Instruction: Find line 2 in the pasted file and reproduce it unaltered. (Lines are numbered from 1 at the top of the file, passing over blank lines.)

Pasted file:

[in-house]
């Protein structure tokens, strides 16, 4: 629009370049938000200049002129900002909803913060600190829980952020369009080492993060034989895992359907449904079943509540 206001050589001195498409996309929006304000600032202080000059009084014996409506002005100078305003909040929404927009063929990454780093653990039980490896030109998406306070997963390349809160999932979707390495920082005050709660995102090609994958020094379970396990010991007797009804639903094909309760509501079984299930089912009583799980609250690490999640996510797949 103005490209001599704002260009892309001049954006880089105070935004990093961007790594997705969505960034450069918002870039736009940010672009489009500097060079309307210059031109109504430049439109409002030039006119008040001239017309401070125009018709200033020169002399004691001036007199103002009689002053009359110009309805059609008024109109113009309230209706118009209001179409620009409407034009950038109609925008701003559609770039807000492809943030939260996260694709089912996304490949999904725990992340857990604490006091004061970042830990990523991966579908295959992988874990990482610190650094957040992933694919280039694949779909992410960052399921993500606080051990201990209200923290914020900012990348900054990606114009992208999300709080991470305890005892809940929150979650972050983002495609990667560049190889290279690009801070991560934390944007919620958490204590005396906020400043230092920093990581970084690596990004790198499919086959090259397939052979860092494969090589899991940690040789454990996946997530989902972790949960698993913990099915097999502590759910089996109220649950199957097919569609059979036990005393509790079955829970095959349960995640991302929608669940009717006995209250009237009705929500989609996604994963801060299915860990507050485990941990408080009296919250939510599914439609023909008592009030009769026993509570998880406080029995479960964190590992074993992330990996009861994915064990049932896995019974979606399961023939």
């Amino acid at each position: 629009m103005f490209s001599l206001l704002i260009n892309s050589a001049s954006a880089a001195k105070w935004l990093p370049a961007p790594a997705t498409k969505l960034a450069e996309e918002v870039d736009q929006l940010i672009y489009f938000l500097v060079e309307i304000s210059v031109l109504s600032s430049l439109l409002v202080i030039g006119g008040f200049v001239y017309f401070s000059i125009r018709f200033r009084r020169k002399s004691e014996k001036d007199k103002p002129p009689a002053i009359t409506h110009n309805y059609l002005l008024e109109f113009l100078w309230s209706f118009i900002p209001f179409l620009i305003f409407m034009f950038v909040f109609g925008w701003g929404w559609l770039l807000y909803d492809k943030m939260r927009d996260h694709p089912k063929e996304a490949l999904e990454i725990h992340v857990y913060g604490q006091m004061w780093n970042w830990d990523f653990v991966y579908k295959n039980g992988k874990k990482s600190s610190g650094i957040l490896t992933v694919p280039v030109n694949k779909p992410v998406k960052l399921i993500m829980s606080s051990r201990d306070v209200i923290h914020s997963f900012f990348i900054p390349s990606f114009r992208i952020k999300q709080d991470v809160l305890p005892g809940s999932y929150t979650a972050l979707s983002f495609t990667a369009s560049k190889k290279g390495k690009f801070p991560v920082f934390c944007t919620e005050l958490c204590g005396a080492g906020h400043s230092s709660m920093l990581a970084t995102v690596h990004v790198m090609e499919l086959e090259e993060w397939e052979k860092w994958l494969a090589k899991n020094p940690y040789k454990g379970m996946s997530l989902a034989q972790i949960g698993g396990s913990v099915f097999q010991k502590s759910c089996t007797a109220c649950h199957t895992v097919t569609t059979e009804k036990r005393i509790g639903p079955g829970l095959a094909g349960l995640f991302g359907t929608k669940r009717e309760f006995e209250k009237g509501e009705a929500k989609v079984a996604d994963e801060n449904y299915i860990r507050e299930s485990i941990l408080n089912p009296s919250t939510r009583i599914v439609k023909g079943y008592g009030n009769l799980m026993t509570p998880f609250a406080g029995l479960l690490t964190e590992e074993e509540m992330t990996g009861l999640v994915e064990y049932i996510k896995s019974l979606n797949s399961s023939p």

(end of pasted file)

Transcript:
């Protein structure tokens, strides 16, 4: 629009370049938000200049002129900002909803913060600190829980952020369009080492993060034989895992359907449904079943509540 206001050589001195498409996309929006304000600032202080000059009084014996409506002005100078305003909040929404927009063929990454780093653990039980490896030109998406306070997963390349809160999932979707390495920082005050709660995102090609994958020094379970396990010991007797009804639903094909309760509501079984299930089912009583799980609250690490999640996510797949 103005490209001599704002260009892309001049954006880089105070935004990093961007790594997705969505960034450069918002870039736009940010672009489009500097060079309307210059031109109504430049439109409002030039006119008040001239017309401070125009018709200033020169002399004691001036007199103002009689002053009359110009309805059609008024109109113009309230209706118009209001179409620009409407034009950038109609925008701003559609770039807000492809943030939260996260694709089912996304490949999904725990992340857990604490006091004061970042830990990523991966579908295959992988874990990482610190650094957040992933694919280039694949779909992410960052399921993500606080051990201990209200923290914020900012990348900054990606114009992208999300709080991470305890005892809940929150979650972050983002495609990667560049190889290279690009801070991560934390944007919620958490204590005396906020400043230092920093990581970084690596990004790198499919086959090259397939052979860092494969090589899991940690040789454990996946997530989902972790949960698993913990099915097999502590759910089996109220649950199957097919569609059979036990005393509790079955829970095959349960995640991302929608669940009717006995209250009237009705929500989609996604994963801060299915860990507050485990941990408080009296919250939510599914439609023909008592009030009769026993509570998880406080029995479960964190590992074993992330990996009861994915064990049932896995019974979606399961023939």